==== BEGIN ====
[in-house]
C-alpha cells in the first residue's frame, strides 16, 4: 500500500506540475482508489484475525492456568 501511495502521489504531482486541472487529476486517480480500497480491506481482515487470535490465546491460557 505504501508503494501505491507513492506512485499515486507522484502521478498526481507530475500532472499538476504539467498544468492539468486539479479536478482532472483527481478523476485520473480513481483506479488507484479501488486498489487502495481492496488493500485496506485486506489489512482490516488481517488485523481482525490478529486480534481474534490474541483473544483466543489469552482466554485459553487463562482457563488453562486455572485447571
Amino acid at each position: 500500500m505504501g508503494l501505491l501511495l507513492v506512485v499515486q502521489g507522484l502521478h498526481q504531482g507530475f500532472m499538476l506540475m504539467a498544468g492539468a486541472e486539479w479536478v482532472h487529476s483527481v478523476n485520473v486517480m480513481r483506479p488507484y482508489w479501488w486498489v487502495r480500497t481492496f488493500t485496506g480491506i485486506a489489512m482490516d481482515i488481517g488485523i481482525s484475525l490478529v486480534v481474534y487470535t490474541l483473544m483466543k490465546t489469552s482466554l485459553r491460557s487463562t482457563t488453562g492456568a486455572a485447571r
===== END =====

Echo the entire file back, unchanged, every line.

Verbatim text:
[in-house]
C-alpha cells in the first residue's frame, strides 16, 4: 500500500506540475482508489484475525492456568 501511495502521489504531482486541472487529476486517480480500497480491506481482515487470535490465546491460557 505504501508503494501505491507513492506512485499515486507522484502521478498526481507530475500532472499538476504539467498544468492539468486539479479536478482532472483527481478523476485520473480513481483506479488507484479501488486498489487502495481492496488493500485496506485486506489489512482490516488481517488485523481482525490478529486480534481474534490474541483473544483466543489469552482466554485459553487463562482457563488453562486455572485447571
Amino acid at each position: 500500500m505504501g508503494l501505491l501511495l507513492v506512485v499515486q502521489g507522484l502521478h498526481q504531482g507530475f500532472m499538476l506540475m504539467a498544468g492539468a486541472e486539479w479536478v482532472h487529476s483527481v478523476n485520473v486517480m480513481r483506479p488507484y482508489w479501488w486498489v487502495r480500497t481492496f488493500t485496506g480491506i485486506a489489512m482490516d481482515i488481517g488485523i481482525s484475525l490478529v486480534v481474534y487470535t490474541l483473544m483466543k490465546t489469552s482466554l485459553r491460557s487463562t482457563t488453562g492456568a486455572a485447571r